Improving your credit score does require some patience and perseverance — a significant increase can take 12 months or more, according to experts. But it’s worth the effort. A jump of even 100 points can translate into thousands of dollars in interest saved on a loan or mortgage. If you applied for a 30-year mortgage loan for $200,000, for example, the difference between a FICO score of 650, which is considered good, and one of 750, which is great, could be nearly $34,000 in savings, thanks to the lower interest rate the higher score could get you. FICO scores can range up to 850, though one of 760 or more will often qualify you for the best rates. If your FICO falls short, try these 6 steps to get a stronger score.
Automate your bill payments.
Setting up automatic monthly payments can help ensure you won’t miss or delay a payment, which can cost you — both in additional interest you may owe and in credit score points. Even one 60-90 day late payment can hurt your score, says Jean Chatzky, a financial journalist and author of “Pay It Down!”. If you know that you are going to be late because of an unusual circumstance, such as an unexpected illness or job loss, call your issuer and let them know in advance. They might even give you a grace period.
Keep your debt utilization ratio low.
Your debt utilization ratio is the amount of debt you have divided by the amount of available credit. So if you have two different credit cards, say, with a $5,000 limit (or $10,000 total) and you owe a combined $4,000 between the two, you are using 40 percent of your available credit. That’s too high, says Bill Hardekopf, the CEO of LowCards.com, a credit card information website. “Your debt utilization ratio should be no higher than 30 percent,” he says. “But lower is even better.” (That applies to individual credit cards as well as your total debt to available credit ratio.)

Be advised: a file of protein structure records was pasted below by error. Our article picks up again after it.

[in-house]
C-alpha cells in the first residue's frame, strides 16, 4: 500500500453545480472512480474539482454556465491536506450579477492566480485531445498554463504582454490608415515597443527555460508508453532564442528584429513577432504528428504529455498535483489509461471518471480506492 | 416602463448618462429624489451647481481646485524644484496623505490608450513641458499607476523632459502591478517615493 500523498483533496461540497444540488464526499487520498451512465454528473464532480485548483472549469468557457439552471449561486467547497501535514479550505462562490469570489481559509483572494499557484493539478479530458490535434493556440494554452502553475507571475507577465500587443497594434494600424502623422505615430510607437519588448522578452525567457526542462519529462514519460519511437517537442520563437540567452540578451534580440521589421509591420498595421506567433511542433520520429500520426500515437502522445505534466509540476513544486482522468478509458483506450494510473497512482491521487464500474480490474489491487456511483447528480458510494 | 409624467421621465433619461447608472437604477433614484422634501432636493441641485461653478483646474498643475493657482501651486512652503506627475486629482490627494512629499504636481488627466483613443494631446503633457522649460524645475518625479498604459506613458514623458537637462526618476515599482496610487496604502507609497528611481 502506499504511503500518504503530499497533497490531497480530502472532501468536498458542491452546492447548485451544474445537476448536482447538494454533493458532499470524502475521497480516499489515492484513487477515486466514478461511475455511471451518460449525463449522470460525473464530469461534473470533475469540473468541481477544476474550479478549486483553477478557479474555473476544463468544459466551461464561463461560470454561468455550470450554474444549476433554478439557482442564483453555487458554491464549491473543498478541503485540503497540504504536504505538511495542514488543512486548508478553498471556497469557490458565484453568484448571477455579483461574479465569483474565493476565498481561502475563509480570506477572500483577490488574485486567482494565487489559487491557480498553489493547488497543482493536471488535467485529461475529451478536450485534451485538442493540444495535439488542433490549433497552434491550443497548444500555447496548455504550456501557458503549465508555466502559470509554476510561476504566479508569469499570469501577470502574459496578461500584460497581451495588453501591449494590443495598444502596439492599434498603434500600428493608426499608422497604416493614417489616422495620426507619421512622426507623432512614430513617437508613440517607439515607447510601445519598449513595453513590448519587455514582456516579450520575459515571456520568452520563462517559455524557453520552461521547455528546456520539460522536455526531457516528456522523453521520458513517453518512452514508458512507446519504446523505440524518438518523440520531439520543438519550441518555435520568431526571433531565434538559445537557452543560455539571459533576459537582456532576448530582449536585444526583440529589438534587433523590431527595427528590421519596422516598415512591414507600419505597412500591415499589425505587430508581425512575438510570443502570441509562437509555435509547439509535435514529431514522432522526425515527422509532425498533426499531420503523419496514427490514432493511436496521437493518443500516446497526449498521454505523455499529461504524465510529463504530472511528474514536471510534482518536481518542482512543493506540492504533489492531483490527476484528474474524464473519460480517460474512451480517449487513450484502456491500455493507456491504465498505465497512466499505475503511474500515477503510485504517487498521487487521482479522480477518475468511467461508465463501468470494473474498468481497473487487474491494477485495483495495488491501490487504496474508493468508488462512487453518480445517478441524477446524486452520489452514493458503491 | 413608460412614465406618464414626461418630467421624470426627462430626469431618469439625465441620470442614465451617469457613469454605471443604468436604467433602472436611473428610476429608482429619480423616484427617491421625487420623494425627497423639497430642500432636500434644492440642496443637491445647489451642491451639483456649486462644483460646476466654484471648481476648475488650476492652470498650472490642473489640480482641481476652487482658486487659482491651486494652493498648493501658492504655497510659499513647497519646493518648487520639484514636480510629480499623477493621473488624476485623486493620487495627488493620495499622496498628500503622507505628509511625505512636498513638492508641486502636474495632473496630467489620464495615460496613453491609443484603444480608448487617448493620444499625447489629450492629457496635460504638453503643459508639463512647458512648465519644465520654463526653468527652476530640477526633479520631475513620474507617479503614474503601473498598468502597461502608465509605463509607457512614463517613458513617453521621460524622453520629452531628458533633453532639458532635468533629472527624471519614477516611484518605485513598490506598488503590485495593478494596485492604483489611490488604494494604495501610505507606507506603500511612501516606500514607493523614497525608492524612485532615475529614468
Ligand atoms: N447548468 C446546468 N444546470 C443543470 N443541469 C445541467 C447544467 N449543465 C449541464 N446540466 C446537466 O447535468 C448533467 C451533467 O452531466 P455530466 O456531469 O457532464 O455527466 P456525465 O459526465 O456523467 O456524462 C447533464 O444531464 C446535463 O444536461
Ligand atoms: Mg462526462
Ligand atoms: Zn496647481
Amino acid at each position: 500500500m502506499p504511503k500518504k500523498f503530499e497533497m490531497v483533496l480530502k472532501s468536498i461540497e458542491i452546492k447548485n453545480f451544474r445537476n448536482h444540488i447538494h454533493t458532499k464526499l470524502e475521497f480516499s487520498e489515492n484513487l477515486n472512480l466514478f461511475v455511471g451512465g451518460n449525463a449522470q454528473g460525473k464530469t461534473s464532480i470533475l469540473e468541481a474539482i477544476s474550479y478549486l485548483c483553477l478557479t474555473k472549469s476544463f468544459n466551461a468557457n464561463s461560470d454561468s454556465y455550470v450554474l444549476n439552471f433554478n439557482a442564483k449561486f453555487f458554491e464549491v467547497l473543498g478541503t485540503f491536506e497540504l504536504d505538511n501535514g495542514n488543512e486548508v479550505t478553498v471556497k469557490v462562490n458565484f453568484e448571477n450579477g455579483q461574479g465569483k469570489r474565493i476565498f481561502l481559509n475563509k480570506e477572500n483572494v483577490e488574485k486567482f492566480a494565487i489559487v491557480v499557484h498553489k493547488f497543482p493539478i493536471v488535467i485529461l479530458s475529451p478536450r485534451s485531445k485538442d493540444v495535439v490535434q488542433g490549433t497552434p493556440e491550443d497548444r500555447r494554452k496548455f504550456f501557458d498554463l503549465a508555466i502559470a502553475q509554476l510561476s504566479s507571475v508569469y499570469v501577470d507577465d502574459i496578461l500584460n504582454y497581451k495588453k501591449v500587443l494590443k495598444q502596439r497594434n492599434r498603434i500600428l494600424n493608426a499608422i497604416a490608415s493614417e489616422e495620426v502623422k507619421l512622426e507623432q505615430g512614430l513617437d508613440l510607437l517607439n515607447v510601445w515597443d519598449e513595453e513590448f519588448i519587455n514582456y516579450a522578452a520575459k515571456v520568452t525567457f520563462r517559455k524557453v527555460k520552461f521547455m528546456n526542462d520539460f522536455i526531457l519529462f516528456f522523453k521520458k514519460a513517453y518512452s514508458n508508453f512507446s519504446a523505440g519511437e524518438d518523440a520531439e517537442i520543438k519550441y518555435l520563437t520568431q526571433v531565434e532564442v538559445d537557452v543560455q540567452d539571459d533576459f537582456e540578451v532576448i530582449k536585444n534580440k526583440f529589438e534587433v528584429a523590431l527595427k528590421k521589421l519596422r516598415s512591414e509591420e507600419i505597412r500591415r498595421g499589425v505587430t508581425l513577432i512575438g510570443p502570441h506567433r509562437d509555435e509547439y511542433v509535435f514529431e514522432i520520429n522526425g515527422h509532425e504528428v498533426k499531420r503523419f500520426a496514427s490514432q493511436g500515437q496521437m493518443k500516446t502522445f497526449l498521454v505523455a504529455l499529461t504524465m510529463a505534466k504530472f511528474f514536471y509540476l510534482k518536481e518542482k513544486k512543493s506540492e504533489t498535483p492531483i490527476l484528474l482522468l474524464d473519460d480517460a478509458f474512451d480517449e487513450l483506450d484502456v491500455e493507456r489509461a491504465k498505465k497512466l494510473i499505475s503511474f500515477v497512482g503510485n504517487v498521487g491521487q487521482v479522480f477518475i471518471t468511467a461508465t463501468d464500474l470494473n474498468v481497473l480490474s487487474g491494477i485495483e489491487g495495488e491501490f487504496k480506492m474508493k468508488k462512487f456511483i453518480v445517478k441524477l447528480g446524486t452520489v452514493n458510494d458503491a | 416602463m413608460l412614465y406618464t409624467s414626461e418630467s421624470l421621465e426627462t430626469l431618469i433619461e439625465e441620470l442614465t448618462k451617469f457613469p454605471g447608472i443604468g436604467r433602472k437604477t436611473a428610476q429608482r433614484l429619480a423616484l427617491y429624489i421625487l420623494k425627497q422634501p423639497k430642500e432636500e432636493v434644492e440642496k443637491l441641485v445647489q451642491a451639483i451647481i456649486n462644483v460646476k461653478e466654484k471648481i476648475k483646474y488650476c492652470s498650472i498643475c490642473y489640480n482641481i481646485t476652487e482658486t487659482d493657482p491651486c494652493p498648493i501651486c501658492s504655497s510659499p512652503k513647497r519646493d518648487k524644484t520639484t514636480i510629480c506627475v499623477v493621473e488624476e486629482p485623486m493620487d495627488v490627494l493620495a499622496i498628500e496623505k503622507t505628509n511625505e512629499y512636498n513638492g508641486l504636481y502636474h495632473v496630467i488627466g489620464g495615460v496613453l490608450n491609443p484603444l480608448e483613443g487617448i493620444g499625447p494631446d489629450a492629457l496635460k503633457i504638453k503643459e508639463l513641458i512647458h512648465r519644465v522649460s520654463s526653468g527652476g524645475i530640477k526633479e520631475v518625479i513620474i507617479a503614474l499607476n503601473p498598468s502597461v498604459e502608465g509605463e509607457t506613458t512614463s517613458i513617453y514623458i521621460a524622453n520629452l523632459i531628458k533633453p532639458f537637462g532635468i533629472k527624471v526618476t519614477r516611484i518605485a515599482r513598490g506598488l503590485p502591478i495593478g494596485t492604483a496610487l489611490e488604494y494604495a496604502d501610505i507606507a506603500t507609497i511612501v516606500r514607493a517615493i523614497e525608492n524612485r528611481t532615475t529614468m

Space out your credit applications.
Applying for several credit cards at the same time results in multiple credit inquiries in a short period and can raise a red flag among credit scoring companies, says Hardekopf. “Don’t apply for ten cards, hoping that you will get one or two,” he warns. “This will signal that you are in some type of financial difficulty.” If you need additional credit, consider calling an existing card issuer first to see if you can increase your credit limit.
Keep reading for three more tips.
Don’t close credit cards you aren’t using.
Though this tip may sound illogical, it can actually help you improve your score. “When you close a credit card, the credit you have available declines,” Chatzky explains. Need to boost your credit score ASAP? Chatzky says one of the quickest ways to boost your credit score is to request an increase in an existing credit line instead and then not use it.
Keep old accounts active.
Length of payment history counts for about 15 percent of your credit score. So long-term accounts with consistent on-time payment records can help add points to your credit score. And closing them can have the opposite effect, influencing your length of payment history and total credit limit (which can adversely affect your debt utilization ratio). Keep accounts open and in use: Some issuers will close an account or stop reporting it to the credit bureaus if it remains inactive for too long, warns Jennifer Lee, a spokeswoman for Credit Karma. Hardekopf recommends making a small purchase every month or so and paying it off in its entirety to keep accounts, and credit, intact.
Mix it up.
Your credit mix determines 10 percent of your credit score. “Credit scoring companies like to see that you have the ability to pay off a car loan, utilities, student loans, and maybe eventually a mortgage,” notes Chatzky. Or, at least, make consistent monthly payments on each. Doing so shows that you can manage different types of loans and payments responsibly.
Editors' Note: You can get your credit report for free once a year from each of the three main reporting agencies through https://www.annualcreditreport.com. (Scores are not included, but may be obtained for a fee.)